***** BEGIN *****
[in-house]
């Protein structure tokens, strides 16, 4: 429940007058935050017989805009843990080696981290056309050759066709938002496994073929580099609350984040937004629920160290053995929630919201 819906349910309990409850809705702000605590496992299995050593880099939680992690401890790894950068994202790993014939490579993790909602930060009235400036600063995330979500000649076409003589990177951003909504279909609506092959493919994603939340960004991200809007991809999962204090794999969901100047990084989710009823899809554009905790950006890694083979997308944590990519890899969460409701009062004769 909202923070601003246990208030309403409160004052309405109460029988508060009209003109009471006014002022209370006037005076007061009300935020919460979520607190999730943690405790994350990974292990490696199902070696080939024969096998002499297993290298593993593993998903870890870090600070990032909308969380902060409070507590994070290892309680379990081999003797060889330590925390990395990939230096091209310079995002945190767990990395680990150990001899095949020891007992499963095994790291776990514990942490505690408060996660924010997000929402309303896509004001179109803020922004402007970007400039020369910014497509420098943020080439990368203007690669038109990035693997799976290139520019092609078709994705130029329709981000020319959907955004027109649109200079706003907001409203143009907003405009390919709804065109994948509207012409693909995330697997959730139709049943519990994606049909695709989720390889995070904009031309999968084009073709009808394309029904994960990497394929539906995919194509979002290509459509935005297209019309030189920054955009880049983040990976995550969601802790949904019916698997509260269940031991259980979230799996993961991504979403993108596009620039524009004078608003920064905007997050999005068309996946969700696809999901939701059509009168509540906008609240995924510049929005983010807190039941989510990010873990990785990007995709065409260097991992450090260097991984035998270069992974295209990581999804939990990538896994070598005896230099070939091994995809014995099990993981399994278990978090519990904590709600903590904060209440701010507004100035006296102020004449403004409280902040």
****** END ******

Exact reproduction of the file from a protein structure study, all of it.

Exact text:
[in-house]
């Protein structure tokens, strides 16, 4: 429940007058935050017989805009843990080696981290056309050759066709938002496994073929580099609350984040937004629920160290053995929630919201 819906349910309990409850809705702000605590496992299995050593880099939680992690401890790894950068994202790993014939490579993790909602930060009235400036600063995330979500000649076409003589990177951003909504279909609506092959493919994603939340960004991200809007991809999962204090794999969901100047990084989710009823899809554009905790950006890694083979997308944590990519890899969460409701009062004769 909202923070601003246990208030309403409160004052309405109460029988508060009209003109009471006014002022209370006037005076007061009300935020919460979520607190999730943690405790994350990974292990490696199902070696080939024969096998002499297993290298593993593993998903870890870090600070990032909308969380902060409070507590994070290892309680379990081999003797060889330590925390990395990939230096091209310079995002945190767990990395680990150990001899095949020891007992499963095994790291776990514990942490505690408060996660924010997000929402309303896509004001179109803020922004402007970007400039020369910014497509420098943020080439990368203007690669038109990035693997799976290139520019092609078709994705130029329709981000020319959907955004027109649109200079706003907001409203143009907003405009390919709804065109994948509207012409693909995330697997959730139709049943519990994606049909695709989720390889995070904009031309999968084009073709009808394309029904994960990497394929539906995919194509979002290509459509935005297209019309030189920054955009880049983040990976995550969601802790949904019916698997509260269940031991259980979230799996993961991504979403993108596009620039524009004078608003920064905007997050999005068309996946969700696809999901939701059509009168509540906008609240995924510049929005983010807190039941989510990010873990990785990007995709065409260097991992450090260097991984035998270069992974295209990581999804939990990538896994070598005896230099070939091994995809014995099990993981399994278990978090519990904590709600903590904060209440701010507004100035006296102020004449403004409280902040």